Capitalism in America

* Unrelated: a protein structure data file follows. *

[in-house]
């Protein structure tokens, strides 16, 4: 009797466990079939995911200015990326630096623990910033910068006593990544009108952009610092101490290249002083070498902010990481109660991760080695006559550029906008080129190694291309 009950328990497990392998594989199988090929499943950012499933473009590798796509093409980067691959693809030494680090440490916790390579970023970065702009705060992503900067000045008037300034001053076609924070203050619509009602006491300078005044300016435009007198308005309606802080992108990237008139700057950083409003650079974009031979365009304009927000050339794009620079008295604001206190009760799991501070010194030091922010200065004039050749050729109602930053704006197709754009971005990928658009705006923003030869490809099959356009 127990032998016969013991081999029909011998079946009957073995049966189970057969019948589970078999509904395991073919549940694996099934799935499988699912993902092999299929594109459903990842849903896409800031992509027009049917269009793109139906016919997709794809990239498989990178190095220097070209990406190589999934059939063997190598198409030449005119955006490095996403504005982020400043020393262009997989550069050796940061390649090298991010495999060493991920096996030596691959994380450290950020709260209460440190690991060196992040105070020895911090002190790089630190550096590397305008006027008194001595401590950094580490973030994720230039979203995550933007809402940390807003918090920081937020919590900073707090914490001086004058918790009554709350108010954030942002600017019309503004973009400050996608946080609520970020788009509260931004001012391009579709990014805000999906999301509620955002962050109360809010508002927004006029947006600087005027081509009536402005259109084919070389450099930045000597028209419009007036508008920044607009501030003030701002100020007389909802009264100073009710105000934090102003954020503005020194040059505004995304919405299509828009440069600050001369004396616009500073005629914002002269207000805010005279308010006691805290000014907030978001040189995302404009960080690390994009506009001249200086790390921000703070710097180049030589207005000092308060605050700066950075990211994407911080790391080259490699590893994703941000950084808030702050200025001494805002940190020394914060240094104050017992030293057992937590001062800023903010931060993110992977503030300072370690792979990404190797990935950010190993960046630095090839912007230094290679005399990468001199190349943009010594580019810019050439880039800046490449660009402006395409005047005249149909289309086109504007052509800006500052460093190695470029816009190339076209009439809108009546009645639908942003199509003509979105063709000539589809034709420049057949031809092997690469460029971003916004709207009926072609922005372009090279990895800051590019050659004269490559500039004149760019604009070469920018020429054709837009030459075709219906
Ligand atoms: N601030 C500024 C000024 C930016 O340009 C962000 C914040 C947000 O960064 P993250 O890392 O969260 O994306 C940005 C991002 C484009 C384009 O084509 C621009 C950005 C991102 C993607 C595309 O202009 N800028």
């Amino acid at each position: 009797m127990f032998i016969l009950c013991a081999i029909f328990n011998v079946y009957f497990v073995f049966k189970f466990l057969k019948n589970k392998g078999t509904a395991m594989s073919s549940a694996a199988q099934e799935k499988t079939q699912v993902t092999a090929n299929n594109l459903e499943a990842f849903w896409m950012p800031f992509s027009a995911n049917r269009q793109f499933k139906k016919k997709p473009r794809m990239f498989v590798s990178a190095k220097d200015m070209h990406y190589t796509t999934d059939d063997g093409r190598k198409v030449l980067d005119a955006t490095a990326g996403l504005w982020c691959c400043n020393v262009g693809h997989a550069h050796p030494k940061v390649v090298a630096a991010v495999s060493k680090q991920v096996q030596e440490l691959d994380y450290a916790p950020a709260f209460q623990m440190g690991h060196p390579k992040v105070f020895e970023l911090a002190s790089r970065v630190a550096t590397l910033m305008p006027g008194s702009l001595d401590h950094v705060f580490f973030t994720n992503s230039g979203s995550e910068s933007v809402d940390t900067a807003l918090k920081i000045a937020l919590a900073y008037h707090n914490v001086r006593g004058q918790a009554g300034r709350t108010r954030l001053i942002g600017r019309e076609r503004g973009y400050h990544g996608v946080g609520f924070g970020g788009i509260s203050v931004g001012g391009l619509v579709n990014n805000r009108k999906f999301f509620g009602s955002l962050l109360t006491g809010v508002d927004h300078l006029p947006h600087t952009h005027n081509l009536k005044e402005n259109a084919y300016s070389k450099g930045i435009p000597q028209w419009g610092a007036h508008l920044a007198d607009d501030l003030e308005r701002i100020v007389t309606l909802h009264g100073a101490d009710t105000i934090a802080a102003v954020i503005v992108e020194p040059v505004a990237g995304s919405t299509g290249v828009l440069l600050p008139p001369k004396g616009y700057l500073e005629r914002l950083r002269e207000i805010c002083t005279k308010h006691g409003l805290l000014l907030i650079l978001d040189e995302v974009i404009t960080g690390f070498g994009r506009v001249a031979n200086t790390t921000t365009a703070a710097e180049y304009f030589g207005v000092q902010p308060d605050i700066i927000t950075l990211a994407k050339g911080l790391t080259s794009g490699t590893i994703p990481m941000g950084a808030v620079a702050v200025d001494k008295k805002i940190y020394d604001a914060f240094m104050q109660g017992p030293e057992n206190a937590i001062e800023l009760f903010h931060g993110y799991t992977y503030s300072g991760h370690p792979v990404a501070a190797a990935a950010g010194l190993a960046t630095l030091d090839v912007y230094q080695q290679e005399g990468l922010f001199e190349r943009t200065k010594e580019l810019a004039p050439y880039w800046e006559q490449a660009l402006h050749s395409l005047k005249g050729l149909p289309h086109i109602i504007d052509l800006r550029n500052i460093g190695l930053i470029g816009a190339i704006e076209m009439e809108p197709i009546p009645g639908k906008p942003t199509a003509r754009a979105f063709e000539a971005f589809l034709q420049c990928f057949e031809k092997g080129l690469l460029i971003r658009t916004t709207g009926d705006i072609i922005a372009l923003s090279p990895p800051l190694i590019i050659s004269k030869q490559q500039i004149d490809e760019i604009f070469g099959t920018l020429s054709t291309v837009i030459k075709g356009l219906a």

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Capitalism in America The United States has invaded, embargoed and bombed sovereign nations at the cost of several million people, all under the guise of capitalism and free trade. Whether it was the overthrow of the democratically-elected government in Guatemala or the carpet bombing of North Vietnam, the defeat of communism was always the justification. Despite the best efforts of capitalist propaganda (known as the Red Scare) throughout the beginning of the Twentieth-century, how do Americans really feel about free enterprise? Since the collapse of the Iron Curtain and the defeat of communism, foremost economists and financial specialists from the United States have been advising the leaders of Eastern Europe on the foundations and benefits of a free-enterprise system. The federal government-financed National Endowment for Democracy has spent a great deal of time and money advising the same policies in various parts of the world everyday. The U.S.-controlled World Bank and International Monetary Fund refuse to grant their fiscal blessings on any country not aggressively pursuing a market system. The United States absolutely will not lift its embargo from Cuba unless Castro ditches his socialist “experiment” and hops on the capitalist bandwagon. Before Washington would sanction and make possible his return to Haiti in 1994, Haitian president Jean-Bertrand Aristide had to guarantee the White House he would ignore his socialist inclinations and embrace capitalism. Taking the facts into account, it would come as a great shock to the rest of the world that in actuality most Americans do not believe in capitalism. Indeed, it would probably come as a shock to most Americans as well. Consider a hypothetical TIME mag... ... middle of paper ... ...suit of net capital gain. America lacks an appreciation for its supposedly cherished ideal of greater “choice.” People moan and groan about junk mail filling their mailboxes and e-mail, having their senses pursued and surrounded by omnipresent advertisements and commercials. People squawk about the arrival in their neighborhood of the bully national chain that suffocates and drives out their favorite friendly bookstore, pharmacy or coffee shop, complaining about how “unfair” it is that this “predator” has marched in and crushed the neighborhood little guy. But is this not a textbook example of how free, unfettered competition should operate? Pervading all these attitudes and frequently voiced is a strong disapproval of greed and selfishness in glaring contradiction to the reality that greed and selfishness form the official and ideological basis of our system.

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